Lebron James is having a great 2012.
Consider the past few months: he was named the NBA regular-season MVP for a third time, the NBA finals MVP and he won the elusive championship he needed to validate his place among the greats.
Now he is only two wins away from adding to his collection of awards.
The Americans, who play Argentina in the semifinals on Friday, are the favorites to take home their second straight Olympic gold.
James' stellar year comes two years after his infamous decision to broadcast that he was leaving Cleveland and taking his "talents" to Miami.
He says negative backlash from "The Decision" has changed him, but that he's never felt better.
With only a few days of Olympic competition left, the United States and China are neck-and-neck in the hunt for gold medals.
Powered by big wins in swimming, gymnastics and track and field, American athletes have hauled in 39 gold medals. The Chinese have 37 golds thanks to strong performances in diving, gymnastics, swimming, table tennis and weightlifting.
Overall, the Americans have won 90 medals while the Chinese have 80, according to the latest count on london2012.com, the London Games official website.
The closest competitor for gold is the home team, Britain, with 25 golds and 52 total medals. Russia has 12 golds and 56 medals overall.
There are plenty of medals still up for grabs. The final days of competition include: basketball, canoe sprint, wrestling, water polo, boxing, sailing, taekwondo, synchronized swimming and many other sports.
UNHAPPY WITH CARL
They are both Olympic greats, but Jamaican sprinter Usain Bolt made clear he doesn't have nice things to say about American Carl Lewis, a top track athlete in the 1980s.
Bolt strayed from his usual cheerful and charming demeanor after winning the 200 meters on Thursday, a feat that gave him a sweep of the 100 and 200 for the second consecutive games.
When asked if the Jamaican runners are clean, Bolt said they were and then talked about Lewis.
"I'm going to say something controversial right now -- Carl Lewis, I have no respect for him," Bolt said. "The things he says about the track athletes is really downgrading for another athlete to say something like that. I think he's just looking for attention, really because nobody really talks much about him."
Asked what Lewis did to upset him, Bolt said, "It was all about drugs. Talking about drugs."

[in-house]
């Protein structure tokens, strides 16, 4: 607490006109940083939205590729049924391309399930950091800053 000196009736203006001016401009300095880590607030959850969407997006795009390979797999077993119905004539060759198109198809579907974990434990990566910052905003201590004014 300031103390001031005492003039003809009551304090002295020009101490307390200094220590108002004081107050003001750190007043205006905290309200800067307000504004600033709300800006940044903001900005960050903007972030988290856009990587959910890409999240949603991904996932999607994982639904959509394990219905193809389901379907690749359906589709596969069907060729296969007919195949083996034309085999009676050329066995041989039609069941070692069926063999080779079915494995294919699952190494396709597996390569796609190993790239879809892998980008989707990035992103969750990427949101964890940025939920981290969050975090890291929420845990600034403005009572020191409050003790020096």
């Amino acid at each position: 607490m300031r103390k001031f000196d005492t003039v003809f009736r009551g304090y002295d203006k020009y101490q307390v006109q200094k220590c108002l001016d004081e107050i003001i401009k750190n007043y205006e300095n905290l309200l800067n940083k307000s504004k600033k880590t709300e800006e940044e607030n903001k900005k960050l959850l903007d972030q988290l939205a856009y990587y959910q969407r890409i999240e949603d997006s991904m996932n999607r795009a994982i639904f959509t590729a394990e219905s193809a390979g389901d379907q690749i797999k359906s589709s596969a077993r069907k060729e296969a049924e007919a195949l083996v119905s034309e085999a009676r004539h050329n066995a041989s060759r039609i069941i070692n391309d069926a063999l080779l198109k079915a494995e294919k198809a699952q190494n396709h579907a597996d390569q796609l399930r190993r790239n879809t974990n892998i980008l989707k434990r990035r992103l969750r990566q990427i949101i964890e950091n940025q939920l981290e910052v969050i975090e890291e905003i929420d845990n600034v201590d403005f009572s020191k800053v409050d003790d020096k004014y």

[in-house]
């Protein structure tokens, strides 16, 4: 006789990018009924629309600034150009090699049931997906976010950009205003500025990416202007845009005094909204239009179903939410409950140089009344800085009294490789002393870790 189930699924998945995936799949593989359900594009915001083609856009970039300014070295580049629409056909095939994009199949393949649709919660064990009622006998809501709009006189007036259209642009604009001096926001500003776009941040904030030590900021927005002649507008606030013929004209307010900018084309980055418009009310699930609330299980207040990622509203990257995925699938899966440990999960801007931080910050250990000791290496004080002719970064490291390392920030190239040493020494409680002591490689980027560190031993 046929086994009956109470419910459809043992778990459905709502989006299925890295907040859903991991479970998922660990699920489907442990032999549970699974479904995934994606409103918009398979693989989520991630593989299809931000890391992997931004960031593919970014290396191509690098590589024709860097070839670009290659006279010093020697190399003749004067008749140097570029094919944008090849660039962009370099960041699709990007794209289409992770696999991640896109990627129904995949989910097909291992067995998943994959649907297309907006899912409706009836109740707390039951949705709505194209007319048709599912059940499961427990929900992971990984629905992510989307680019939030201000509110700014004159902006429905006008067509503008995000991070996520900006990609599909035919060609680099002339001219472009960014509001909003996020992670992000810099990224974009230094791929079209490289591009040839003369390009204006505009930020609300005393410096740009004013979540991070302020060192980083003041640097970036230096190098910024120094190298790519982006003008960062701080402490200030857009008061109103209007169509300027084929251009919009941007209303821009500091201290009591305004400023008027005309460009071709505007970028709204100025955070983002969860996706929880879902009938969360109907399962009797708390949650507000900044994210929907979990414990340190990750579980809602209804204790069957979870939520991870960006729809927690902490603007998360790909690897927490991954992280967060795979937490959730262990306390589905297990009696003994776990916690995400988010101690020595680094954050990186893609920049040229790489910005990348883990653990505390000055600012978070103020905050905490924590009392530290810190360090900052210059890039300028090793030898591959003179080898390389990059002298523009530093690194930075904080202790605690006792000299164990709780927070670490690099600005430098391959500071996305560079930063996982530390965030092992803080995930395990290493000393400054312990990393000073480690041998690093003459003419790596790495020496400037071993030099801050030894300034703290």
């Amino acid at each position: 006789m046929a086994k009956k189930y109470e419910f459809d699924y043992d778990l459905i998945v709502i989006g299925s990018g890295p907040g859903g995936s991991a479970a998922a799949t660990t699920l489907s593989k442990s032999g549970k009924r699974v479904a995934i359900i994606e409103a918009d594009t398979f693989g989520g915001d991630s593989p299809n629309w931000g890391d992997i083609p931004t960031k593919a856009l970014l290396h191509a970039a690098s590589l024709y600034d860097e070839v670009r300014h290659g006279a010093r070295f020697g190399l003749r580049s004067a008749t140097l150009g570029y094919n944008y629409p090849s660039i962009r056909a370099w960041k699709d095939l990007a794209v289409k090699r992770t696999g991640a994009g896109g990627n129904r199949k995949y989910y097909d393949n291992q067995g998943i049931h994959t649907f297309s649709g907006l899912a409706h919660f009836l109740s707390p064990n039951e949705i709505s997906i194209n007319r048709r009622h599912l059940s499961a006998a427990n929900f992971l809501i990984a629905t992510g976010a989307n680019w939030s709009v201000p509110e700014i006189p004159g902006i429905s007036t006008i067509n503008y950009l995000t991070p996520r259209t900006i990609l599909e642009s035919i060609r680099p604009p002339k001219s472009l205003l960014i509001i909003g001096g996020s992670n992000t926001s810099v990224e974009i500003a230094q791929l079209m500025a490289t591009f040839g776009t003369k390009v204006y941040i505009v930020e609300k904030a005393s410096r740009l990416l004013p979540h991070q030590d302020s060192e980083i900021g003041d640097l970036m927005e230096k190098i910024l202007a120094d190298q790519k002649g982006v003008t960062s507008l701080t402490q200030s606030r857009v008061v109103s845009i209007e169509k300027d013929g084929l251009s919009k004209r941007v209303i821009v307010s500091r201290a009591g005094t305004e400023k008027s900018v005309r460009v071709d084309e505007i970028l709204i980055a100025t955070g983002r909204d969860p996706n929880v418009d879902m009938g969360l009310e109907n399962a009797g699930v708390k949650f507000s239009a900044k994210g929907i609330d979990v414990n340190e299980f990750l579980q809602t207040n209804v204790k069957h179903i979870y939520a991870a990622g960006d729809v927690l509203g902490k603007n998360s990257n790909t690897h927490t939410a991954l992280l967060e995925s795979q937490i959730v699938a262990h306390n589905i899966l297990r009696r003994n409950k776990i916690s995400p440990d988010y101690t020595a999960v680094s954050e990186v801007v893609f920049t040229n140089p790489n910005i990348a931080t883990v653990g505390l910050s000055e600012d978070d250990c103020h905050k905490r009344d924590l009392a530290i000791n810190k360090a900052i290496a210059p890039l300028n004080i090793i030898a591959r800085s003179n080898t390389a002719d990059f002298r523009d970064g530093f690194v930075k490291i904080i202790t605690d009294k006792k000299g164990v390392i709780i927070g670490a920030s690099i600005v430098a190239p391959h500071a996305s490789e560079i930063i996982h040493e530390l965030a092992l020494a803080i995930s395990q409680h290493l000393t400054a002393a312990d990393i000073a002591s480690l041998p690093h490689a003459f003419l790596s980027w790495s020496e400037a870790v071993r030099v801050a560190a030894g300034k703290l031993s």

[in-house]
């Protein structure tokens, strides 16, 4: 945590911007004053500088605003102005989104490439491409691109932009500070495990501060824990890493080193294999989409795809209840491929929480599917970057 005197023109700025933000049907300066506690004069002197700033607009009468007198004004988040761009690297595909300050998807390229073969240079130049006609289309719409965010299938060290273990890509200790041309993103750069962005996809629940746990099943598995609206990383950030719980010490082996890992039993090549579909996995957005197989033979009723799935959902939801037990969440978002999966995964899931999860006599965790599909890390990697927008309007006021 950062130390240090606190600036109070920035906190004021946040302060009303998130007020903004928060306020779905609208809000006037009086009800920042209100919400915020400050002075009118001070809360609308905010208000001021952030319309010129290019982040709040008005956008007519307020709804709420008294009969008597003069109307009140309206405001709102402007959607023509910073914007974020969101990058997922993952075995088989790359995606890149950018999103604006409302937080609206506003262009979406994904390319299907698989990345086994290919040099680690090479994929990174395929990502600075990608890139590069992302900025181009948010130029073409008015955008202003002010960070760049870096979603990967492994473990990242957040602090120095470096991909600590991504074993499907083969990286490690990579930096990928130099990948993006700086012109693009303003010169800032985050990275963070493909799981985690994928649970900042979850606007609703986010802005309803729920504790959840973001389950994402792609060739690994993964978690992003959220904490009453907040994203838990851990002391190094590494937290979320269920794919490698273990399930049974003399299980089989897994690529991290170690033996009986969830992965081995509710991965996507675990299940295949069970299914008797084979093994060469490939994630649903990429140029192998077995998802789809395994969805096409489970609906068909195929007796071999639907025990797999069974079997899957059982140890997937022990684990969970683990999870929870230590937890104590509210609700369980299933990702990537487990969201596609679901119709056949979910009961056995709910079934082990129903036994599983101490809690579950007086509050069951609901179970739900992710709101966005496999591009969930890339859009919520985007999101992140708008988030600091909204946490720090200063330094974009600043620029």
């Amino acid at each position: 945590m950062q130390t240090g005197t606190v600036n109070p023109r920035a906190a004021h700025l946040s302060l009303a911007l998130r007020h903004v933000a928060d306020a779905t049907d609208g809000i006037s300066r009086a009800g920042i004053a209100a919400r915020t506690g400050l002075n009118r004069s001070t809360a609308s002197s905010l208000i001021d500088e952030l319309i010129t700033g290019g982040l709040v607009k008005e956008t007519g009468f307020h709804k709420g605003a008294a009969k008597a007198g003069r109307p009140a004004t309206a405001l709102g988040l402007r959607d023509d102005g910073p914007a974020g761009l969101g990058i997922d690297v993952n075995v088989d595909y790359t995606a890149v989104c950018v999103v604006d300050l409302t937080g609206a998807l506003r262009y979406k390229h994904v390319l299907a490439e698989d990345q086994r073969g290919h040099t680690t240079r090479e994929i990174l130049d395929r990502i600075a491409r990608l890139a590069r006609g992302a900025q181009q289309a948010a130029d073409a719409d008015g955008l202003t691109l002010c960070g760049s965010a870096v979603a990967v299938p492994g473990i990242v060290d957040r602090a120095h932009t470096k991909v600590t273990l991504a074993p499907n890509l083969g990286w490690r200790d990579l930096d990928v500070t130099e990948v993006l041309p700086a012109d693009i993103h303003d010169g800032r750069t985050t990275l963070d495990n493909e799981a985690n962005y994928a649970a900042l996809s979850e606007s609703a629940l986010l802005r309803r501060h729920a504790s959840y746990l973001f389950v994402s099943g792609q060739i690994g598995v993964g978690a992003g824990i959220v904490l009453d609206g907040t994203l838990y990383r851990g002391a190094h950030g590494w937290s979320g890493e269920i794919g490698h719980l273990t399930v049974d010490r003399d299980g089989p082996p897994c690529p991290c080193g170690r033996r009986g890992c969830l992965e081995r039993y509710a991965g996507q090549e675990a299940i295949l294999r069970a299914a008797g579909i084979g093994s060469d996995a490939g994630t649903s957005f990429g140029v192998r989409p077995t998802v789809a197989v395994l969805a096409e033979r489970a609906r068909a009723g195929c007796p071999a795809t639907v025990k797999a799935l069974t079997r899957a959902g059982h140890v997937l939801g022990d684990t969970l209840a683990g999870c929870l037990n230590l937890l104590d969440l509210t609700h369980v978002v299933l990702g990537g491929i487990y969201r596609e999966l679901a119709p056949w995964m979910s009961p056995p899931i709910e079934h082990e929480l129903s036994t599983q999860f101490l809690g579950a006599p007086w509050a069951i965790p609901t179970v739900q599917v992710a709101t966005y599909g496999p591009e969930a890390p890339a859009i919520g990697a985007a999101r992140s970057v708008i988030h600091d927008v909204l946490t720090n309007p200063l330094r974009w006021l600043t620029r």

While not making any direct accusations, Lewis, himself a former 100 and 200 Olympic champion, has said in recent years that Jamaican drug testing procedures might need to be tightened.
USA VS. ARGENTINA II
Manu Ginobili and his Argentine friends better have had several great practices recently.
Argentina lost by 29 points to the American men's basketball team in pool play five days ago. The teams meet again in the semifinals on Friday, with a berth in the gold medal game on the line.
The Americans say they're not taking this one for granted. In Beijing, they beat Spain by 37 points in pool play, then had to fight to scrape by them in the medal round.
"It's never a sure thing," U.S. coach Mike Krzyzewski says.
It's a well-trod path to Abbey Road.
One of the world's most famous crosswalks is drawing hordes of Olympic visitors. The three-block walk between the St. John's Wood Tube stop and Abbey Road is filled with pedestrians from Japan, Canada, the U.S. and other countries either coming or going from the busy landmark.
Once there, they dodge cars, trucks, motorcycles, buses and bikes zooming through the white-striped crosswalk to recreate the Beatles' famous 1969 "Abbey Road" album cover featuring John, Paul, George and Ringo walking away from Abbey Road Studios. The band broke up the following year.
Tourists take turns posing in the crosswalk, asking other visitors to snap their photo, which requires risking one's life to stand in the middle of the road for the best angle.
Some motorists screech to a halt and wait until the photos are taken. Others impatiently honk their horns.
Another popular photo spot in the elegant residential neighborhood is the front of the recording studio, where graffiti covers the fence posts. Unlike other street signs hung low, the Abbey Road signs are positioned high on the walls of buildings to discourage souvenir hunters.
BOLT'S TWITTER RECORD
When Usain Bolt won the 200 meters, the Twitter world went nuts — so much so that the Jamaican speedster generated another kind of Olympic record.
"Record alert!" Twitter said in a tweet. "(at)usainbolt sets a new Olympic Games conversation record with over 80,000 TPM for his 200m victory."
TPM is Twitterspeak for tweets per minute.
Bolt, who became the only man with two Olympic titles in the 200, has never been shy about his skills.
His Twitter profile says he is "The most naturally gifted athlete the world has ever seen."
Now he has a Twitter record of sorts to add to his "living legend" contention.